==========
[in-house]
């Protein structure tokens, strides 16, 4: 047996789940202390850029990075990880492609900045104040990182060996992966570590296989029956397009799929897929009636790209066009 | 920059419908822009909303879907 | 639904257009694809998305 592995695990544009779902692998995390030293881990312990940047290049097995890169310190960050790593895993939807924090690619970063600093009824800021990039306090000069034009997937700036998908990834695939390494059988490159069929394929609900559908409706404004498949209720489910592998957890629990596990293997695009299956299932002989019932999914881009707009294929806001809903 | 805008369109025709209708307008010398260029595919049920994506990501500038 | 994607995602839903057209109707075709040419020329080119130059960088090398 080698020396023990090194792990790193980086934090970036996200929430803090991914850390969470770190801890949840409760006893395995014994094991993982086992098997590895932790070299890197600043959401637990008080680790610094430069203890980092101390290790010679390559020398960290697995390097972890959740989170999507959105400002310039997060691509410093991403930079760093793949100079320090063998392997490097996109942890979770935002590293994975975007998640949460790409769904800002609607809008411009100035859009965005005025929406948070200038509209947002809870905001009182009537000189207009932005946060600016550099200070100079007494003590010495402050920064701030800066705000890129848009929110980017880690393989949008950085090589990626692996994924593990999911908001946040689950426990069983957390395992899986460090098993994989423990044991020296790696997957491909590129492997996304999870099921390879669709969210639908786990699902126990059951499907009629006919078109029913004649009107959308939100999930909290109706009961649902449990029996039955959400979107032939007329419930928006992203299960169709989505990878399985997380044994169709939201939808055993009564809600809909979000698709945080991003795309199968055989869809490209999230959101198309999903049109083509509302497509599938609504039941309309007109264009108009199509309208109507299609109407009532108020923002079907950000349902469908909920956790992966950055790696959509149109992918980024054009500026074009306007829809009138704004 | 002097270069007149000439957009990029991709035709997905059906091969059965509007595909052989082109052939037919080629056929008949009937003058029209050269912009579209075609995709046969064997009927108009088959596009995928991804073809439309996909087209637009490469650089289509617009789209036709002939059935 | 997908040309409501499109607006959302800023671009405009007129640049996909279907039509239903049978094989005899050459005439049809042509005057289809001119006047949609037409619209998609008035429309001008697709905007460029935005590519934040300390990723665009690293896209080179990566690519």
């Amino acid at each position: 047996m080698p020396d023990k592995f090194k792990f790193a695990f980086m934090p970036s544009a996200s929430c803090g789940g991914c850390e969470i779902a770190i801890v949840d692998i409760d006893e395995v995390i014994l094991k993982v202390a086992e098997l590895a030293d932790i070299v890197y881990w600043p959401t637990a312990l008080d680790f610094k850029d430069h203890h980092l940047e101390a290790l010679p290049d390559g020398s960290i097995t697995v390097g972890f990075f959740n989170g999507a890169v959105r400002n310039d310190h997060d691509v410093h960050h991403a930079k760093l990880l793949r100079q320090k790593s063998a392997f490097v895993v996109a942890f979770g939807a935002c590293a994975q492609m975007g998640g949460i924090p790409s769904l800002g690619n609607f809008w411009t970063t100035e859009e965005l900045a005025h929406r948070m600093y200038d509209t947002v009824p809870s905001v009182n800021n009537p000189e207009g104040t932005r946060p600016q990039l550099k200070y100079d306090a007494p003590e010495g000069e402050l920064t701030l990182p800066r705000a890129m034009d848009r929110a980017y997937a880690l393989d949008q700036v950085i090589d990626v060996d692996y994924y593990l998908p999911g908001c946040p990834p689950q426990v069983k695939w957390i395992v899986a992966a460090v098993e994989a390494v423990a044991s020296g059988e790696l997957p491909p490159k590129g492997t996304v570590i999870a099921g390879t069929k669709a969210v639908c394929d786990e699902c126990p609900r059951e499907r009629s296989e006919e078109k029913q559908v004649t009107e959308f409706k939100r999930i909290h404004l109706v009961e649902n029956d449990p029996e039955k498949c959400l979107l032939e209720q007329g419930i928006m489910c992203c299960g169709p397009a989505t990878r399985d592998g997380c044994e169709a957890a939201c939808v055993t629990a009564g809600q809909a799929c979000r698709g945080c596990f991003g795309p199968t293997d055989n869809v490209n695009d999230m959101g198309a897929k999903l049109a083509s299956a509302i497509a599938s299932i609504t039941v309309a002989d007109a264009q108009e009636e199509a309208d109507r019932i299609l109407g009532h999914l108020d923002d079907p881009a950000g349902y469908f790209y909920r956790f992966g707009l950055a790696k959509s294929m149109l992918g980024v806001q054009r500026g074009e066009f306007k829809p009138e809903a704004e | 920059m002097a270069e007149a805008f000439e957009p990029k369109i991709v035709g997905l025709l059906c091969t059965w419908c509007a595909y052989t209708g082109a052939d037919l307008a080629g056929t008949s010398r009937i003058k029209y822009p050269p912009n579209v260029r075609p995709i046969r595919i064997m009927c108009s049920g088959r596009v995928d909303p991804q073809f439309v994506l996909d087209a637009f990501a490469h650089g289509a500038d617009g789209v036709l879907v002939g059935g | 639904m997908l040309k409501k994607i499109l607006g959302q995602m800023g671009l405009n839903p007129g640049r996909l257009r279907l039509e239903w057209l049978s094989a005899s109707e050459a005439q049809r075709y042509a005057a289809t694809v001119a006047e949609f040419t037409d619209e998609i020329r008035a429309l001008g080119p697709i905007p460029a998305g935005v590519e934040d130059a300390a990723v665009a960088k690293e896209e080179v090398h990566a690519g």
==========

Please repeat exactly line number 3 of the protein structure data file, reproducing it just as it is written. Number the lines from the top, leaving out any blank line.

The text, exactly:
């Amino acid at each position: 047996m080698p020396d023990k592995f090194k792990f790193a695990f980086m934090p970036s544009a996200s929430c803090g789940g991914c850390e969470i779902a770190i801890v949840d692998i409760d006893e395995v995390i014994l094991k993982v202390a086992e098997l590895a030293d932790i070299v890197y881990w600043p959401t637990a312990l008080d680790f610094k850029d430069h203890h980092l940047e101390a290790l010679p290049d390559g020398s960290i097995t697995v390097g972890f990075f959740n989170g999507a890169v959105r400002n310039d310190h997060d691509v410093h960050h991403a930079k760093l990880l793949r100079q320090k790593s063998a392997f490097v895993v996109a942890f979770g939807a935002c590293a994975q492609m975007g998640g949460i924090p790409s769904l800002g690619n609607f809008w411009t970063t100035e859009e965005l900045a005025h929406r948070m600093y200038d509209t947002v009824p809870s905001v009182n800021n009537p000189e207009g104040t932005r946060p600016q990039l550099k200070y100079d306090a007494p003590e010495g000069e402050l920064t701030l990182p800066r705000a890129m034009d848009r929110a980017y997937a880690l393989d949008q700036v950085i090589d990626v060996d692996y994924y593990l998908p999911g908001c946040p990834p689950q426990v069983k695939w957390i395992v899986a992966a460090v098993e994989a390494v423990a044991s020296g059988e790696l997957p491909p490159k590129g492997t996304v570590i999870a099921g390879t069929k669709a969210v639908c394929d786990e699902c126990p609900r059951e499907r009629s296989e006919e078109k029913q559908v004649t009107e959308f409706k939100r999930i909290h404004l109706v009961e649902n029956d449990p029996e039955k498949c959400l979107l032939e209720q007329g419930i928006m489910c992203c299960g169709p397009a989505t990878r399985d592998g997380c044994e169709a957890a939201c939808v055993t629990a009564g809600q809909a799929c979000r698709g945080c596990f991003g795309p199968t293997d055989n869809v490209n695009d999230m959101g198309a897929k999903l049109a083509s299956a509302i497509a599938s299932i609504t039941v309309a002989d007109a264009q108009e009636e199509a309208d109507r019932i299609l109407g009532h999914l108020d923002d079907p881009a950000g349902y469908f790209y909920r956790f992966g707009l950055a790696k959509s294929m149109l992918g980024v806001q054009r500026g074009e066009f306007k829809p009138e809903a704004e | 920059m002097a270069e007149a805008f000439e957009p990029k369109i991709v035709g997905l025709l059906c091969t059965w419908c509007a595909y052989t209708g082109a052939d037919l307008a080629g056929t008949s010398r009937i003058k029209y822009p050269p912009n579209v260029r075609p995709i046969r595919i064997m009927c108009s049920g088959r596009v995928d909303p991804q073809f439309v994506l996909d087209a637009f990501a490469h650089g289509a500038d617009g789209v036709l879907v002939g059935g | 639904m997908l040309k409501k994607i499109l607006g959302q995602m800023g671009l405009n839903p007129g640049r996909l257009r279907l039509e239903w057209l049978s094989a005899s109707e050459a005439q049809r075709y042509a005057a289809t694809v001119a006047e949609f040419t037409d619209e998609i020329r008035a429309l001008g080119p697709i905007p460029a998305g935005v590519e934040d130059a300390a990723v665009a960088k690293e896209e080179v090398h990566a690519g």